If you’ve done your prospecting correctly, you should have all you need to do this including office or mobile phone numbers, direct email address and their social profiles so that you can reach out there if necessary. 


  • Pick up the phone


You’ve now got the name and phone number of who you need to reach out to, it’s time to pick up the phone and get the conversation started. Remember, this may be the first contact your prospect has had with your business or what you have to offer, so be mindful that they might be a little off-guard and under-prepared if you haven’t booked a meeting with them so you’ll need to explain who you are, what you do and why they’ll benefit from what you’re promoting.


If now isn’t the right time for them to speak, try to arrange a meeting so you can give them more information in advance and answer any questions they might have that might help them to make an informed decision.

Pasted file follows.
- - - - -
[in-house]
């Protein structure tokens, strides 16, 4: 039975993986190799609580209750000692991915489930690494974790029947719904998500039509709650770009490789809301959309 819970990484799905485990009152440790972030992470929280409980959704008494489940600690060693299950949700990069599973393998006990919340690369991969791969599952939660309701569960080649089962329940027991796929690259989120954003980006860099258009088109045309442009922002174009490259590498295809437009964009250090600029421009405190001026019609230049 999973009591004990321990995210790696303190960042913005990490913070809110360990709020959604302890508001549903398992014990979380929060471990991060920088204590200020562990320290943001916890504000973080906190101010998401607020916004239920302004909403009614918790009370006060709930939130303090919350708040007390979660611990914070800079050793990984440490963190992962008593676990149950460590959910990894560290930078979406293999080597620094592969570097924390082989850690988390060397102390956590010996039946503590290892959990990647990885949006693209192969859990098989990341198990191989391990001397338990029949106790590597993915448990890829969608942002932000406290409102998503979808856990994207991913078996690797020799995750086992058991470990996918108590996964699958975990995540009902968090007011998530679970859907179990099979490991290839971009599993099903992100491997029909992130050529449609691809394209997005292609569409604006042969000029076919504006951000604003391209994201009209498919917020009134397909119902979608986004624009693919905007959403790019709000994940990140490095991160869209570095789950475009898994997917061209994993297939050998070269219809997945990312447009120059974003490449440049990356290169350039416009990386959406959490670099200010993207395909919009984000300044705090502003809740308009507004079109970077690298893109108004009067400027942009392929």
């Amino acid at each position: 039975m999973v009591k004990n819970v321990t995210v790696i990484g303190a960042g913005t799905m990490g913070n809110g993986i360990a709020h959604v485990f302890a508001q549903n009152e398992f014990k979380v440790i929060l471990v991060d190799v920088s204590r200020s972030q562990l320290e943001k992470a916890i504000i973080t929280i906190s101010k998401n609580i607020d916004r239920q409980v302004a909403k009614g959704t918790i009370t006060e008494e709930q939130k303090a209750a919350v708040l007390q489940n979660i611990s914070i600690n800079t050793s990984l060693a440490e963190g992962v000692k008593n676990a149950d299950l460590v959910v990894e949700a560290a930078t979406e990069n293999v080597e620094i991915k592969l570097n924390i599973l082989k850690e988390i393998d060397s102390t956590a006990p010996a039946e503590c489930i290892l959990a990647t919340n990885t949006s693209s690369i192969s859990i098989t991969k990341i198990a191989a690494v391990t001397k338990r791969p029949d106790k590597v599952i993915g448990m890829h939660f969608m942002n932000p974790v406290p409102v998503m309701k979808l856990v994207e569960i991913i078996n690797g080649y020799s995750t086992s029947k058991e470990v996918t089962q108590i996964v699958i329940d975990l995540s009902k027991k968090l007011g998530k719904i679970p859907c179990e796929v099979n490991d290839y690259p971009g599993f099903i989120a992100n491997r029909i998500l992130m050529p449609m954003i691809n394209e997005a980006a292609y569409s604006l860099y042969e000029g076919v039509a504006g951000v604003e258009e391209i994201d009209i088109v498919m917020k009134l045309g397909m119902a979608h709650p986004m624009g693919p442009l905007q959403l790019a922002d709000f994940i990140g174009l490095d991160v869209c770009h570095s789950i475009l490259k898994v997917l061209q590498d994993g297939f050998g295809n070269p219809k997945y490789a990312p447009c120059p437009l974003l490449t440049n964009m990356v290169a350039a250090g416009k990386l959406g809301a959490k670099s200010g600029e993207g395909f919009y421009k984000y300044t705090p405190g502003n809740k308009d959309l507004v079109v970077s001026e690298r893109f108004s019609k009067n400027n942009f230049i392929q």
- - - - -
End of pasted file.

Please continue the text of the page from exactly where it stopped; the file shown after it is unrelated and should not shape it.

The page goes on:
In the event that the person doesn’t pick up the phone, leave them a message (if you can) explaining who you are and where you’re calling from; and let them know that you’ll follow up by email or with a call another time. It helps to keep the conversation alive and enables them to reach out to you which is a sign of a good lead! 


  • Send a personalised email


Generic, professional-sounding emails addressed “Dear Sir or Madam” sound great in theory, but if your sales strategy is going to work you need to take a leaf out of your marketing team’s book. Reaching out to someone with a personal email message lets them see that you’ve taken the time to do your research into the person and the company, and shows that you’re not sending out mass, blanket emails to hundreds of people trying to make a sale.


A personalised message would address the person directly if at all possible, and is a great way of following up on a previous conversation over the phone or when the prospect didn’t pick up. You can address them directly and explain more about your service and brand, and to try and arrange a meeting with them by sending them a calendar link.


  • Follow-up on communications